New Tactics, Same Netanyahu

Israel's new unity government shouldn't be a surprise. Bibi is pursuing familiar ends through novel means.

Netanyahu needed the support of a central party in order to balance the growing power of Likud's "Tea Party"-like camp, which gives the party the image of a messianic movement. On the other side, he was confronted with strong criticism from the military establishment for perpetrating the occupation and thus consolidating the binational situation. Former head of the Israeli Secret Service Yuval Diskin and former head of the Mossad Meir Dagan have endorsed publicly the Palestinian and Arab argument that Netanyahu—and not Palestinian Authority president Mahmoud Abbas—is the spoiler in the negotiations on borders and security. These statements did not come as a surprise to the White House, which is fully briefed by the Palestinians. Abbas has informed the administration that since the peace process has reached a deadlock, he is determined to go back to the UN General Assembly and request recognition of a Palestinian state. It is well known the Palestinian leadership accepted Obama's request to hold diplomatic fire until the day after the American elections. This will save Obama from a difficult choice at a vulnerable time. It is a choice between voting in favor of the Palestinians and provoking the Jewish electorate; or voting against a Palestinian state, isolating the United States in the international community and playing into the hands of radical anti-American forces in the Muslim world.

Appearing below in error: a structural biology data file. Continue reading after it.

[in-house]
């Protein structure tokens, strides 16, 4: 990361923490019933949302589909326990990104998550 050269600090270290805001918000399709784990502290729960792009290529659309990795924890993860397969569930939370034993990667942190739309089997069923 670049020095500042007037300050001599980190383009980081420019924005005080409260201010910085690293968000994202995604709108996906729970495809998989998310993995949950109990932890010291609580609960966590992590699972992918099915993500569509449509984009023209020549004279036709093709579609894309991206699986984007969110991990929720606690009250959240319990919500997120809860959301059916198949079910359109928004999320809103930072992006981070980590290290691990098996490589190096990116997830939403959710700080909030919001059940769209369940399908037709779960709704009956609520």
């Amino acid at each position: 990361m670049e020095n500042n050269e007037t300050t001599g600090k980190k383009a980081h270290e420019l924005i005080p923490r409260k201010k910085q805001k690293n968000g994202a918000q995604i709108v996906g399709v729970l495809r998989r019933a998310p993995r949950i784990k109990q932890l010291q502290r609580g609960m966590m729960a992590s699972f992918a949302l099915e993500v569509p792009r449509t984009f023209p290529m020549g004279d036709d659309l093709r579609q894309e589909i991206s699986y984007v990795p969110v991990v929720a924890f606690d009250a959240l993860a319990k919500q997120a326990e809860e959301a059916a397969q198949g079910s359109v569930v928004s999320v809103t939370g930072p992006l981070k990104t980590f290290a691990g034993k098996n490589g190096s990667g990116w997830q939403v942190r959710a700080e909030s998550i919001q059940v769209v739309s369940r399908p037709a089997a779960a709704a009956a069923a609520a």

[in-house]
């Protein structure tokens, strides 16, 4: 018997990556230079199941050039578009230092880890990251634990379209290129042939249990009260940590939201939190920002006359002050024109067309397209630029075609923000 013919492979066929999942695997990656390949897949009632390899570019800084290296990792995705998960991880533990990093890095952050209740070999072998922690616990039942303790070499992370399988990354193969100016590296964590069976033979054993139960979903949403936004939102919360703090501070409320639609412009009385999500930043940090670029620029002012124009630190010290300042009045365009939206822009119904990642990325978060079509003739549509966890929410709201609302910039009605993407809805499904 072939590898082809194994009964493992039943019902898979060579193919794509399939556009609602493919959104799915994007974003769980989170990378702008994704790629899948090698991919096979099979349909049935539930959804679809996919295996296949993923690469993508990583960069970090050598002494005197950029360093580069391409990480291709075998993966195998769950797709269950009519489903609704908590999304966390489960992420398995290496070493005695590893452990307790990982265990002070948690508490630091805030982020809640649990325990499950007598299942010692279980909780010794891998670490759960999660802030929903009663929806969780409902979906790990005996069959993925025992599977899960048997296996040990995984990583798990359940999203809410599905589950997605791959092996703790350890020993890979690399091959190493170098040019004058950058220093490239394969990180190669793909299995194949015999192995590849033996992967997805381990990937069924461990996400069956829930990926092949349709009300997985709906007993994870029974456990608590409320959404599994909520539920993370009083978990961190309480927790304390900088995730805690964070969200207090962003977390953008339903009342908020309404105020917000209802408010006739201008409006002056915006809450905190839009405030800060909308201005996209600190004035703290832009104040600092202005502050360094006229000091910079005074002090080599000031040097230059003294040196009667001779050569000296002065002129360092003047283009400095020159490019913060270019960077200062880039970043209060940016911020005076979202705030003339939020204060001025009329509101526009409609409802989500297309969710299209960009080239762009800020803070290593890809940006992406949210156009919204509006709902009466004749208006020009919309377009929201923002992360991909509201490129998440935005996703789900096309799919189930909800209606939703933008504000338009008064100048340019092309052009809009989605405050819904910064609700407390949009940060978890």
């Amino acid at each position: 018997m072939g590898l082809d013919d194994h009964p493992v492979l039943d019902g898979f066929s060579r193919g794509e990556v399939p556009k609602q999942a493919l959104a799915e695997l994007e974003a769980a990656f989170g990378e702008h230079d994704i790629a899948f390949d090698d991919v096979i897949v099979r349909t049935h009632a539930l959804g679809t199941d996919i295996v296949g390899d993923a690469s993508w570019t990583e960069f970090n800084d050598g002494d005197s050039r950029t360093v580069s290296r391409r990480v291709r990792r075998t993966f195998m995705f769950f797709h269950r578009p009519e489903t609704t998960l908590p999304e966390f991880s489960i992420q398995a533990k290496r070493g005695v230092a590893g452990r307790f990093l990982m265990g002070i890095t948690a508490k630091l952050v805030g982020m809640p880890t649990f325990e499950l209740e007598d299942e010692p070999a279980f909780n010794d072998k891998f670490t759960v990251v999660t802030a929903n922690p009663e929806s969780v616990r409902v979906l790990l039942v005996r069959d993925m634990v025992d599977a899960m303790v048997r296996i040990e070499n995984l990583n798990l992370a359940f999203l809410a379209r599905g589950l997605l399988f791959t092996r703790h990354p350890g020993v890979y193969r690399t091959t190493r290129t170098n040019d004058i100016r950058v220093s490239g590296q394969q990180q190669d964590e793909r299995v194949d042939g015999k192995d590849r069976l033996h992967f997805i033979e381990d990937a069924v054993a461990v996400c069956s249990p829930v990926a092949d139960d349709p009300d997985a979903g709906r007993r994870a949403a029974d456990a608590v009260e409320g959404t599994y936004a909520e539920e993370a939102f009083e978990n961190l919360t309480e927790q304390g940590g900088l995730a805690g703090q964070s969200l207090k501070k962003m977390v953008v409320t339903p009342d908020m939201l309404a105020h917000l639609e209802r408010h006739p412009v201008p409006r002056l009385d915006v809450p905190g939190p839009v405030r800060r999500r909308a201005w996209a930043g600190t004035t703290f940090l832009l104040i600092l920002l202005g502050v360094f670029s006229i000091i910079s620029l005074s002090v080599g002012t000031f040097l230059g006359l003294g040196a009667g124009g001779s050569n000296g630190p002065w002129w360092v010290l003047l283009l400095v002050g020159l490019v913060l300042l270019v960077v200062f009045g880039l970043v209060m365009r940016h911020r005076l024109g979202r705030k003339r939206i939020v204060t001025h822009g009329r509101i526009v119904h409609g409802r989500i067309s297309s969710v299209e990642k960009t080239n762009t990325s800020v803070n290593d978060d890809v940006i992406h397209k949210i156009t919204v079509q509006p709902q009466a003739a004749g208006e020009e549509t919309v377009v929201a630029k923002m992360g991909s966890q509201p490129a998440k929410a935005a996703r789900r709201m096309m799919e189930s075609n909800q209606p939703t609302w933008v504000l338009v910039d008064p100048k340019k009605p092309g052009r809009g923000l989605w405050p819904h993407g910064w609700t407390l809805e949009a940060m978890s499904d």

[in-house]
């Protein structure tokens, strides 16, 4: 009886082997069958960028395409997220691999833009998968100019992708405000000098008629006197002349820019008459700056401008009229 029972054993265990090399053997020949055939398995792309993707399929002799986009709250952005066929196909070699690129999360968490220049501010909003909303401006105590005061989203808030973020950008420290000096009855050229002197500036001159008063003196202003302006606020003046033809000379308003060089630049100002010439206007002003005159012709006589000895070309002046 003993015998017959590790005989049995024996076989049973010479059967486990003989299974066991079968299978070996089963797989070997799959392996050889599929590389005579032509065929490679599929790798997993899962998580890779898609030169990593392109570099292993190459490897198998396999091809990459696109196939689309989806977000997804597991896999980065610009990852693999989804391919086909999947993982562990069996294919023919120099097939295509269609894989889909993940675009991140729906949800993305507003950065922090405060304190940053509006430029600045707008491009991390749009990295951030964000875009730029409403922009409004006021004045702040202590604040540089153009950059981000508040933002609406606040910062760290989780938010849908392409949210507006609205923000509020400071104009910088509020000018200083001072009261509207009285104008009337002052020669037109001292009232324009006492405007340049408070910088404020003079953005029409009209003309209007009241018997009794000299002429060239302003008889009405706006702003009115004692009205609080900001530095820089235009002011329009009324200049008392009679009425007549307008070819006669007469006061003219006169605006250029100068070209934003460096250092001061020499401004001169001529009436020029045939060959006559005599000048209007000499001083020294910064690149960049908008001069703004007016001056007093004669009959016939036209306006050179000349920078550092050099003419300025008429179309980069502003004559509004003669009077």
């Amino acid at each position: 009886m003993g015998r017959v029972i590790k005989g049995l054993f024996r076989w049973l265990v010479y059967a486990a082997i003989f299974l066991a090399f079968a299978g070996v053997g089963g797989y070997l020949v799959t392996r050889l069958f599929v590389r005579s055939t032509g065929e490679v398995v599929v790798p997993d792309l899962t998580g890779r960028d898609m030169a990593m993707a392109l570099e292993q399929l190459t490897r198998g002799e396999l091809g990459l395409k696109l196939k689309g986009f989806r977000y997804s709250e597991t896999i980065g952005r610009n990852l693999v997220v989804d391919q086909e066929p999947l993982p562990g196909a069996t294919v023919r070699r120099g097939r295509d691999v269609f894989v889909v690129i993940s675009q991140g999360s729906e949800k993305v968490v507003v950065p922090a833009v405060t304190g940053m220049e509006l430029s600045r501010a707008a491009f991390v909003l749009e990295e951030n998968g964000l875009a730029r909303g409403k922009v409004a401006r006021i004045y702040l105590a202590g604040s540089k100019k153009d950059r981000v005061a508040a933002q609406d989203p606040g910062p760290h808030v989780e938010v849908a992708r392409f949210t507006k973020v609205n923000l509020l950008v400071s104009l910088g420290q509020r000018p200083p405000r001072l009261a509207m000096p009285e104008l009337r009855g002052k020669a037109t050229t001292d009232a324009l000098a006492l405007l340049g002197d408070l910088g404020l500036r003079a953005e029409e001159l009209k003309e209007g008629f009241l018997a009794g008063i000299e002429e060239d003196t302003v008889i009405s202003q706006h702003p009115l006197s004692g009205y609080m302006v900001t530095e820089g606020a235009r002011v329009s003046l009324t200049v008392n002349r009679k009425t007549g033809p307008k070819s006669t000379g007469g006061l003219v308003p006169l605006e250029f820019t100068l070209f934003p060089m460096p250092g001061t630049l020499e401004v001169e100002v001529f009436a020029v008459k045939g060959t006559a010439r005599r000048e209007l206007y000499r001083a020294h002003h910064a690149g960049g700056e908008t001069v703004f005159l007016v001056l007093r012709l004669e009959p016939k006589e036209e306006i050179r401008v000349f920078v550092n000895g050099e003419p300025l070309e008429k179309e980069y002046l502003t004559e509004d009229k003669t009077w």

Akiva Eldar is the chief political columnist and an editorial writer for Haaretz. His columns also appear regularly in the Ha'aretz-Herald Tribune edition.

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